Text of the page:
Bioprocess Optimization Based On Historical Data and Artificial Neural Networks
For all established biological processes, a wealth of data exist, whether in written form, electronic media, or in anecdotal form via process operators. Many times this data remains an under-utilized resource because efficient methods of capturing the knowledge represented by this data do not exist. By developing computational methods to examine archival data, it should be possible to use the natural and planned variations in past processing to optimize future fermentations. The methods developed in our lab will provide a way of identifying and repeating beneficial behavior while avoiding conditions that favor poor productivity or quality, thereby fully utilizing the knowledge-base for the process. Traditional experimental optimization methods such as factorial design experimentation and response surface methodology at production-scale are limited by high cost and equipment availability, as well as regulatory issues in the case of biopharmaceuticals. Thus far, we have used wine processing as a model system and have generated historical data on approximately 250 lots of wine (Sauvignon blanc and Cabernet Sauvignon) over the past three vintages. We have used this data to establish neural network training methods for this type of process data and to demonstrate that we can use the trained neural networks to model fermentation kinetics, as well as chemical and sensory attributes of the finished wine. We have also adapted both gradient-type and stochastic (e.g. simulated annealing and genetic algorithm) optimization methods for use with trained neural networks. Our current research is focused on finding methods for searching large databases of information for the most critical processing inputs, as well as extending the methods established in our lab to time-dependent data and to fermentations producing recombinant protein.
Technology for the Prediction and Prevention of Stuck and Sluggish Wine Fermentations
Stuck and sluggish alcoholic fermentations are an important problem in the wine industry, as the residual sugar left in the wines from these fermentations poses a potential stability problem in the final product. The ultimate goal of this project is the development of methodology for prediction of the kinetics of both normal and problem wine fermentations, based upon juice characteristics and intended processing. There are two components to this project, generating data on the impact of various parameters on fermentation kinetics from defined studies that will lead to a mechanistic model of cell growth and sugar utilization and use of that information for the training of neural networks that can predict fermentation behavior. This work is part of a multi-disciplinary effort in the department along with Drs. Bisson, Butzke, and Mills.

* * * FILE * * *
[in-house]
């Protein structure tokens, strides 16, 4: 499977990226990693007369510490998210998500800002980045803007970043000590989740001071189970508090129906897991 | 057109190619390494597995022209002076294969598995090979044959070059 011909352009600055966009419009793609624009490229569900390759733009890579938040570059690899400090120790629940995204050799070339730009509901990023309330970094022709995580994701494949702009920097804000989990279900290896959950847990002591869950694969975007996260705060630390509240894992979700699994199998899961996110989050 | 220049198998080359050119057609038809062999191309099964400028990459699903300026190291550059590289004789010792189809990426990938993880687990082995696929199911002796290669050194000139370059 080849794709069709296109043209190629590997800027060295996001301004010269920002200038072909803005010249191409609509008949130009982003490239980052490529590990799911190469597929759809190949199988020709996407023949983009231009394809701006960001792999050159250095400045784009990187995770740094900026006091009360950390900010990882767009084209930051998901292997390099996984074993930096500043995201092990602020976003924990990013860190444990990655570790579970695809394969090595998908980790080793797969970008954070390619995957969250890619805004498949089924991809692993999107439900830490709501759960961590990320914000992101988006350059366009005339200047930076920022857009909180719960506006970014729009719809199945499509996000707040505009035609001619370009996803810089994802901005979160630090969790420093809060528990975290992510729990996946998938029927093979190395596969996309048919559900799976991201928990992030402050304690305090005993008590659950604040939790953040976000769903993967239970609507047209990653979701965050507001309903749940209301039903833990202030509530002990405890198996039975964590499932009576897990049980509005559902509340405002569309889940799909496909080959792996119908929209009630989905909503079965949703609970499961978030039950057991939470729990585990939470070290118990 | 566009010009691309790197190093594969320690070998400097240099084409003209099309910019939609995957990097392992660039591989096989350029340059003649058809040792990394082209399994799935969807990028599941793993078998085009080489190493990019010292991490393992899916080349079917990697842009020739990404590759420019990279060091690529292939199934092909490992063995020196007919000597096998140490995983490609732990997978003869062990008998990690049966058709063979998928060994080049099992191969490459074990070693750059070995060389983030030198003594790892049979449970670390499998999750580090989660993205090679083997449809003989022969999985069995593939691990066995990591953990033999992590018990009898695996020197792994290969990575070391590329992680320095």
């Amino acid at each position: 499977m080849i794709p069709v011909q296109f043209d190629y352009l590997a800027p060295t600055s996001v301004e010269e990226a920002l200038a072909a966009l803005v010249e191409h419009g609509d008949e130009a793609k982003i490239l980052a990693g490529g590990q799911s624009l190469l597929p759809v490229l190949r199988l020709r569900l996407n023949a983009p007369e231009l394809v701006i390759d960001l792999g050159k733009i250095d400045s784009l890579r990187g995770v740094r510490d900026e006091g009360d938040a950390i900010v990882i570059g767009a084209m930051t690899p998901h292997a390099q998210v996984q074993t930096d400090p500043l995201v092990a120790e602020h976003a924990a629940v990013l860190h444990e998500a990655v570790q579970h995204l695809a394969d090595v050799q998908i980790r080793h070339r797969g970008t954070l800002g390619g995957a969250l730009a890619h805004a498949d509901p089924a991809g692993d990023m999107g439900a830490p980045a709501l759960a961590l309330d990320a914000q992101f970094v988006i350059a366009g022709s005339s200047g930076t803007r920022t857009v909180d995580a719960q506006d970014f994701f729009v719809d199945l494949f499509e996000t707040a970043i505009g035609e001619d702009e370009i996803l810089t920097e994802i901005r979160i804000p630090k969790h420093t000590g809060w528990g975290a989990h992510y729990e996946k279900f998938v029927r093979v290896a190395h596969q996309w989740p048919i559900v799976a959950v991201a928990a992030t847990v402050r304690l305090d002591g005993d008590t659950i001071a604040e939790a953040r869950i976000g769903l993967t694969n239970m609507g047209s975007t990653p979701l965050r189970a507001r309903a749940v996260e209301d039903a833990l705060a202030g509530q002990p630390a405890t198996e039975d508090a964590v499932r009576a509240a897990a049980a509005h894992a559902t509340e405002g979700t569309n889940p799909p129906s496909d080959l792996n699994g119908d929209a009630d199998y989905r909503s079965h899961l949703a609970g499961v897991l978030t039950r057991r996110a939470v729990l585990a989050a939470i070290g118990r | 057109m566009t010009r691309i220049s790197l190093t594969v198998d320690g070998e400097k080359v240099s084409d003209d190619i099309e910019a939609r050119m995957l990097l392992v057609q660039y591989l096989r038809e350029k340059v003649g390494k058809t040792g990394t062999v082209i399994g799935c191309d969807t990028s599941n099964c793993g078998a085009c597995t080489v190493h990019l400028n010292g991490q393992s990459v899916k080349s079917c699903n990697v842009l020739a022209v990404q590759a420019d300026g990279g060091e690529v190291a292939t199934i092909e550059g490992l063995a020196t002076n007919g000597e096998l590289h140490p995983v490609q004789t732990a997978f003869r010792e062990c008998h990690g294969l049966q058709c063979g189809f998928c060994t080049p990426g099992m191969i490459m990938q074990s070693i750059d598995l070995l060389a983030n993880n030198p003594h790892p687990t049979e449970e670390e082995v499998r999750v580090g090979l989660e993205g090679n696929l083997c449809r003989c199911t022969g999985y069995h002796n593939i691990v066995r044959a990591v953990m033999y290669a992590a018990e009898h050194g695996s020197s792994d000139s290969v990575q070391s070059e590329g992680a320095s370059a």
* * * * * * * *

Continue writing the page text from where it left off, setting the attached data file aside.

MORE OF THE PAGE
Biological Control of Plant Diseases and Methods for Efficient Process Development
Fungal diseases of plants pose a serious economic problem for agriculture in California and throughout the country. Eutypa Dieback in grapevines is one of these diseases that is typically controlled by repeated application of chemical pesticides, or in extreme cases, by removal and replanting. We are collaborating with Prof. Jean VanderGheynst in Biological and Agricultural Engineering to find new methods for the production of biological control agents that may increase their efficacy in the field and novel means for applying them in the field. We are currently working with Fusarium lateritium which has been shown to be active against Eutypa lata, the causative microorganism for Eutypa Dieback. In our lab, we are focusing on finding efficient experimental optimization methods for simultaneously finding the optimal combination of media components (type and concentration), inoculum characteristics (such as strain, age, and size), and fermentation parameters (e.g. DO, pH, temperature, agitation rate, and aeration rate). To accomplish this, we are using a combination of statistical and artificial intelligence techniques.